A non-homogeneous Poisson process geostatistical model with spatial deformation

Abstract

In this paper, we propose a geostatistical model for the counting process using a non-homogeneous Poisson model. This work aims to model the intensity function as the sum of two components: spatial and temporal. The spatial component is modeled using a Gaussian process in which the covariance structure is assumed to be anisotropic. Anisotropy is incorporated by applying a spatial deformation approach. The temporal component is modeled in such a way that its behavior concerning time has the structure of a Goel process. The inferences for the proposed model are obtained from a Bayesian perspective. The parameter estimation is obtained using Markov Chain Monte Carlo methods. The proposed model is adjusted to a set of real data, referring to the rain precipitation in 29 monitoring stations, distributed in the states of Maranhão and Piauí, in the northeast region of Brazil, in 31 years, from 01/01/1980 to 12/31/2010. The objective is to estimate the frequency of rain that exceeded a certain threshold.

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Correspondence to Fidel Ernesto Castro Morales.

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Appendices

The code of the model proposed

In this appendix, we show how to implement the model in the software R Core Team (2019). We developed the Metropolis–Hastings steps in Sect. 4. We highlight that to execute the instructions described in this appendix, the user must have some experience with the software R. Although in this appendix the program is used with extreme rain data in Maranhão and Piauí, it can be adapted for any other data set. Before starting to explain how to run the code, create a folder named Model in the directory C and download data.RData, Function.R, and Main.R in this one. The file data.RData has the calendar times when extreme rains occurred for each the monitoring stations distributed in the states of Maranhão and Piauí, and the geographical coordinates of each monitoring station. The Function.R file is the script of the functions that are necessary to run the MCMC method. Finally, the file Main.R contains the script of the main program; in this file the user determines the number of iterations, burn-in, jumps, and the values of the hyperparameters of the prior distributions of the parameters.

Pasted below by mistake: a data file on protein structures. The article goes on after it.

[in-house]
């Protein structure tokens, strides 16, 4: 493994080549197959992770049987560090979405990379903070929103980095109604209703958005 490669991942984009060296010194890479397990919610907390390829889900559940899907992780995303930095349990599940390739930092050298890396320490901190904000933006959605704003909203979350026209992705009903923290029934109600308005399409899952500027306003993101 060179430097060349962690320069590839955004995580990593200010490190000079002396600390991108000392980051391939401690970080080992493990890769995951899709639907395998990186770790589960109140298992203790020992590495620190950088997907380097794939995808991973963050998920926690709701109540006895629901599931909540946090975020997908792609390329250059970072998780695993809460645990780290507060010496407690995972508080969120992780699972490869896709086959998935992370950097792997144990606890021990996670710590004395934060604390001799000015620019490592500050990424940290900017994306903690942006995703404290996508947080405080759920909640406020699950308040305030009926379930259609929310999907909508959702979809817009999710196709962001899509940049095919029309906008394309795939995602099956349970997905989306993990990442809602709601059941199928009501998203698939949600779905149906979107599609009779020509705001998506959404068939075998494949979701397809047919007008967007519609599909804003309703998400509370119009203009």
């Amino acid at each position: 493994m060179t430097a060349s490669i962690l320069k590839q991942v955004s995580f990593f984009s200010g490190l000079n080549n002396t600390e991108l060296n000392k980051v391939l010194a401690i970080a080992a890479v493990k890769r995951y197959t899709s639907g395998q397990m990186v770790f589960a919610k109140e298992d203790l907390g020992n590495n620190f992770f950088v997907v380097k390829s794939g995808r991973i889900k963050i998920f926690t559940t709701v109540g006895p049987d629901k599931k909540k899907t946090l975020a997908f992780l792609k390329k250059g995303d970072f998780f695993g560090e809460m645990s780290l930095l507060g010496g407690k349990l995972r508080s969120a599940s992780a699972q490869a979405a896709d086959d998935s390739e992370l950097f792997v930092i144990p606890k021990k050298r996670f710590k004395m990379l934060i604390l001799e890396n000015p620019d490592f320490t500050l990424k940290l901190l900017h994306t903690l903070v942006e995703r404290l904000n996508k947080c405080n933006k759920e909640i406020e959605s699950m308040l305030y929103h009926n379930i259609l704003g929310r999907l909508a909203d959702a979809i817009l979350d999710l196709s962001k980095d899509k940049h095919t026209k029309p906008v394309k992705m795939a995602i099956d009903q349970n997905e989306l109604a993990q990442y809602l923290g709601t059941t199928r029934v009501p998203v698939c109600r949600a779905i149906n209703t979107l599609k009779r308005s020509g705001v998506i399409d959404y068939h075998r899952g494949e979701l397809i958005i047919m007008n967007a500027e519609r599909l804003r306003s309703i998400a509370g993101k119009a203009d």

Steps

Step 1

In the first step, the user opens the data.RData file. There are several ways to do this, one of which is to use the following command.

figurea

Once the previous command has been executed, the user has access to the extreme rainfall data and the geographical coordinates of the locations. The extreme rainfall data are recorded in the matrix “data,” and the geographical coordinates are recorded in the matrix “site.” If the user runs the command in the R console will appear

figurec

In the ith column of the matrix, “data” recorded the calendar times of the extreme rain corresponding to the ith monitoring station. The number of rows in the matrix “data” is equal to the maximum of the frequencies of extreme rainfall that occurred at the monitoring stations. The number of columns in the matrix “data” is equal to the number of monitoring stations.

Step 2

In this step, the user loads the functions to carry out the algorithm by executing the following command

figured

Step 3

In this stage, the user determines the number of iterations, burn-in, and hyperparameters of the prior distributions of the parameters. These specifications are stored in Main.R.

figuree

For example, in the previous script, the user has determined 350000 iterations, burn-in 250000, and prior distributions \(\beta \sim G(0.001,0.001)\), \(\alpha \sim G(0.001,0.001)\).

Step 4

Finally, the user runs the MCMC algorithm using the following command

figuref

Output

At the end of running the algorithm, the user will have access to the chains produced by the MCMC method. In the following, we show the output produced by the algorithm:

  • Malpha is a vector that has samples of the posterior distribution of \(\alpha \).

  • Mbeta is a vector that has samples of the posterior distribution of \(\beta \).

  • Mb is a vector that has samples of the posterior distribution of \(\phi \).

  • Mv is a matrix that has samples of the posterior distribution of v’s.

  • MPsi is a matrix that has samples of the posterior distribution of \(\varPsi \).

  • MW is a matrix that has samples of the posterior distribution of W.

  • MD1 is a matrix that has samples of the posterior distribution of the component of x in the space D.

  • MD2 is a matrix that has samples of the posterior distribution of the component of y in the space D.

The user has the statistical and graphical tools of R to perform inferential analysis on the parameters of the model. For example, the user can use the coda package (Plummer et al. 2006) for performing the posterior distribution convergence diagnosis. Likewise, the user can use packages graphics (R Core Team 2019) and maptools (Bivand and Lewin-Koh 2019) to graph the surfaces of extreme rainfall frequency and variance surface. Finally, we present the code in R to graph the variance surface.

figureg

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Morales, F.E.C., Vicini, L. A non-homogeneous Poisson process geostatistical model with spatial deformation. AStA Adv Stat Anal (2020). https://doi.org/10.1007/s10182-020-00373-6

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Keywords

  • Non-homogeneous Poisson processes
  • Geostatistical data
  • Spatial deformation
  • Bayesian inference
  • Markov Chain Monte Carlo